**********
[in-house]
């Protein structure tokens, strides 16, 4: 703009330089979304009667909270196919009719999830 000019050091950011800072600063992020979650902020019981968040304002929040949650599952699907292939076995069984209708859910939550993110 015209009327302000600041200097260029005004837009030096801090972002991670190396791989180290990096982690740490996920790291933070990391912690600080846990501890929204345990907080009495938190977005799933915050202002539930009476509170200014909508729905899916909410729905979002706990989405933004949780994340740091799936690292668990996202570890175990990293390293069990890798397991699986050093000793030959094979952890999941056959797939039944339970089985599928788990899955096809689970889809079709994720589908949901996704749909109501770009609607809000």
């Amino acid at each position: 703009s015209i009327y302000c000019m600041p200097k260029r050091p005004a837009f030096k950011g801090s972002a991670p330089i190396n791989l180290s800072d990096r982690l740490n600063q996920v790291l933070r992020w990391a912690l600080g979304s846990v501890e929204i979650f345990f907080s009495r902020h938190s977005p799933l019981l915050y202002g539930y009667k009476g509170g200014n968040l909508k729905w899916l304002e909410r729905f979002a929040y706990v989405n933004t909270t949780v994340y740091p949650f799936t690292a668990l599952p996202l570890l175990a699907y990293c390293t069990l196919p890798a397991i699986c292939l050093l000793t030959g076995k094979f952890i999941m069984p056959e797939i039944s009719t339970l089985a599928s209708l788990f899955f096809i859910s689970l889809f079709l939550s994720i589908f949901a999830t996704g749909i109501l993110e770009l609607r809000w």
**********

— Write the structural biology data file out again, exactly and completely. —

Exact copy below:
[in-house]
């Protein structure tokens, strides 16, 4: 703009330089979304009667909270196919009719999830 000019050091950011800072600063992020979650902020019981968040304002929040949650599952699907292939076995069984209708859910939550993110 015209009327302000600041200097260029005004837009030096801090972002991670190396791989180290990096982690740490996920790291933070990391912690600080846990501890929204345990907080009495938190977005799933915050202002539930009476509170200014909508729905899916909410729905979002706990989405933004949780994340740091799936690292668990996202570890175990990293390293069990890798397991699986050093000793030959094979952890999941056959797939039944339970089985599928788990899955096809689970889809079709994720589908949901996704749909109501770009609607809000």
């Amino acid at each position: 703009s015209i009327y302000c000019m600041p200097k260029r050091p005004a837009f030096k950011g801090s972002a991670p330089i190396n791989l180290s800072d990096r982690l740490n600063q996920v790291l933070r992020w990391a912690l600080g979304s846990v501890e929204i979650f345990f907080s009495r902020h938190s977005p799933l019981l915050y202002g539930y009667k009476g509170g200014n968040l909508k729905w899916l304002e909410r729905f979002a929040y706990v989405n933004t909270t949780v994340y740091p949650f799936t690292a668990l599952p996202l570890l175990a699907y990293c390293t069990l196919p890798a397991i699986c292939l050093l000793t030959g076995k094979f952890i999941m069984p056959e797939i039944s009719t339970l089985a599928s209708l788990f899955f096809i859910s689970l889809f079709l939550s994720i589908f949901a999830t996704g749909i109501l993110e770009l609607r809000w």